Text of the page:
Though celebrations are somewhat muted in modern PC England (unlike St Patrick’s Day which is highly promoted), some Englishmen – including those at H&D – can still be seen to mark St George’s Day with quintessentially English traditions such as Morris Dancing, eating fish and chips or going to the local pub/club!

The most famous legend of St George is of him slaying a dragon, with the dragon commonly used to represent the Devil in the Middle Ages. The slaying of the dragon by St George was first credited to him in the 12th century, long after his death and it is therefore likely that the many stories connected with St George’s name are fictitious.

The date of 23 April was also the date of the death of the English playwright William Shakespeare. UNESCO marked this historic date by declaring it the International Day of the Book and it is also traditionally when Shakespeare’s birthday is celebrated.

King Henry speaking to English soldiers besieging Harfleur, from Shakespeare’s Henry V:

Once more unto the breach, dear friends, once more;
Or close the wall up with our English dead.
In peace there’s nothing so becomes a man
As modest stillness and humility:
But when the blast of war blows in our ears,
Then imitate the action of the tiger;
Stiffen the sinews, summon up the blood,
Disguise fair nature with hard-favour’d rage;
Then lend the eye a terrible aspect;
Let pry through the portage of the head
Like the brass cannon; let the brow o’erwhelm it
As fearfully as doth a galled rock
O’erhang and jutty his confounded base,
Swill’d with the wild and wasteful ocean.
Now set the teeth and stretch the nostril wide,
Hold hard the breath and bend up every spirit
To his full height. On, on, you noblest English.
Whose blood is fet from fathers of war-proof!
Fathers that, like so many Alexanders,
Have in these parts from morn till even fought
And sheathed their swords for lack of argument:
Dishonour not your mothers; now attest –
That those whom you call’d fathers did beget you.
Be copy now to men of grosser blood,
And teach them how to war. And you, good yeoman,
Whose limbs were made in England, show us here
The mettle of your pasture; let us swear
That you are worth your breeding; which I doubt not;
For there is none of you so mean and base,
That hath not noble lustre in your eyes.
I see you stand like greyhounds in the slips,
Straining upon the start. The game’s afoot:
Follow your spirit, and upon this charge
Cry ‘God for Harry, England, and Saint George!’

Or from the football terraces – before the Woke FA / PC brigade banned it –

Keep St. George in my heart keep me English,
Keep St. George in my heart I pray,
Keep St. George in my heart keep me English,
Keep me English till my dying day,

No Surrender, No Surrender, No Surrender to the IRA!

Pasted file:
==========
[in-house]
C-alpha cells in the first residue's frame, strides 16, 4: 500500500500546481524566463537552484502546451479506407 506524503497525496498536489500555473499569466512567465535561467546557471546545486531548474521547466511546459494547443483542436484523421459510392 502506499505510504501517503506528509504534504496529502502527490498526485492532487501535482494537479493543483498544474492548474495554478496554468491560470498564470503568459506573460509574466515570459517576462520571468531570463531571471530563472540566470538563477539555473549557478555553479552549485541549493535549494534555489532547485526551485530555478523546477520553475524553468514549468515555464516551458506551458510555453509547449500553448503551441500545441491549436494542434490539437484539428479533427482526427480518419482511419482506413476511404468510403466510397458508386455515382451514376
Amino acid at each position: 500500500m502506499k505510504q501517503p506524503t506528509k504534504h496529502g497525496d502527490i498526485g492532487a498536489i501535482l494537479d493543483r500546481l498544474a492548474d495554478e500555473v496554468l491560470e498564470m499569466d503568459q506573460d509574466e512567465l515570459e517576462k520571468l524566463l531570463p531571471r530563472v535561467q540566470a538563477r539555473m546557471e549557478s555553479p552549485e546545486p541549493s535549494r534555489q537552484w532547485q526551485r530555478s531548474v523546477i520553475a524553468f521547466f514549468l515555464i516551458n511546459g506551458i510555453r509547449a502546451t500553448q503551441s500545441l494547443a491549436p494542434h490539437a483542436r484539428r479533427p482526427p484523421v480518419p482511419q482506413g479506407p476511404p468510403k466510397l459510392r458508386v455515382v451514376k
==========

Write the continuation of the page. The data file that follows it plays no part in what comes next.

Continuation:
End note:
The St George Cross and Three Lions flags, proudly fly from H&D Towers 365 days a year – not just on ST Georges Day!

Conservative Future?

England’s most racially divided borough might soon see the first niqab-wearing Conservative councillor.

Fajila Patel is contesting the Bastwell & Daisyfield ward of Blackburn with Darwen borough council in North West England. In 2011’s census the equivalent ward was 85.3% Muslim. Its inhabitants are from varying backgrounds in the Indian sub-continent, some originating in Pakistan but others in India.

According to that 2011 Census, 7.1% of households in the borough had no-one who spoke English “as a main language” – and in Bastwell ward this figure was 26.1%. The main languages spoken in Bastwell other than English are Gujarati, Punjabi and Urdu.

Last year Mrs Patel’s husband – taxi driver ‘Tiger’ Patel – won the neighbouring and similarly Asian-dominated Audley ward, after the campaign video below. These two wards form the core of Blackburn’s Asian population which has expanded into numerous other areas of the town during the decades since Asians first arrived in the borough in the 1960s.

As with many other old industrial towns in the region, including Oldham and Preston, Asians first arrived to work in the declining cotton mills and other manufacturing industry, whose owners liked these immigrants because they would work for low wages and were happy with unpopular shifts such as night work.

When most of this industry disappeared, the Asian communities typically moved into taxi-driving and the retail and food industries, but also experienced high unemployment and crime.

Politically they were exploited by the Labour Party, who treated them as clients who were dependent on the state’s largesse and would therefore have to accept Labour’s ultra-liberal ideas on social issues, many of which are anathema to conservative Muslims.

Typically Labour chose to promote very Westernised, ‘feminist’ Asian women who were in no way representative of their communities, and this led to a backlash. ‘Tiger’ Patel defeated one such very ‘modern’ Muslim Labour woman in Audley ward last year.

The Conservative Party has cynically struck a deal with hardline Muslims in these areas. There could be two defeats for Labour in their former Asian heartland: Mrs Patel stands a good chance of repeating her husband’s victory, while in Audley ward there could be a second shock. Incumbent councillor Yusuf-Jan Virmani is standing for re-election as an independent, after being expelled from Labour last year for alleged ‘anti-semitism’.

What’s certain is that neither Labour nor the Conservatives will speak for Blackburn’s indigenous British. H&D‘s editor Mark Cotterill was elected as a councillor in the mainly White Meadowhead ward of Blackburn in 2006, but since he left the area and moved to Preston, no racial nationalist candidate has come close to being elected.

The Conservative Party’s adoption of an extreme Muslim agenda in Blackburn highlights the desperate need for a party that will address the concerns of the indigenous British. Across the whole of England this year there are very few such candidates. H&D will report on their campaigns, on the results achieved, and on the prospects for a long-overdue realignment of pro-British politics.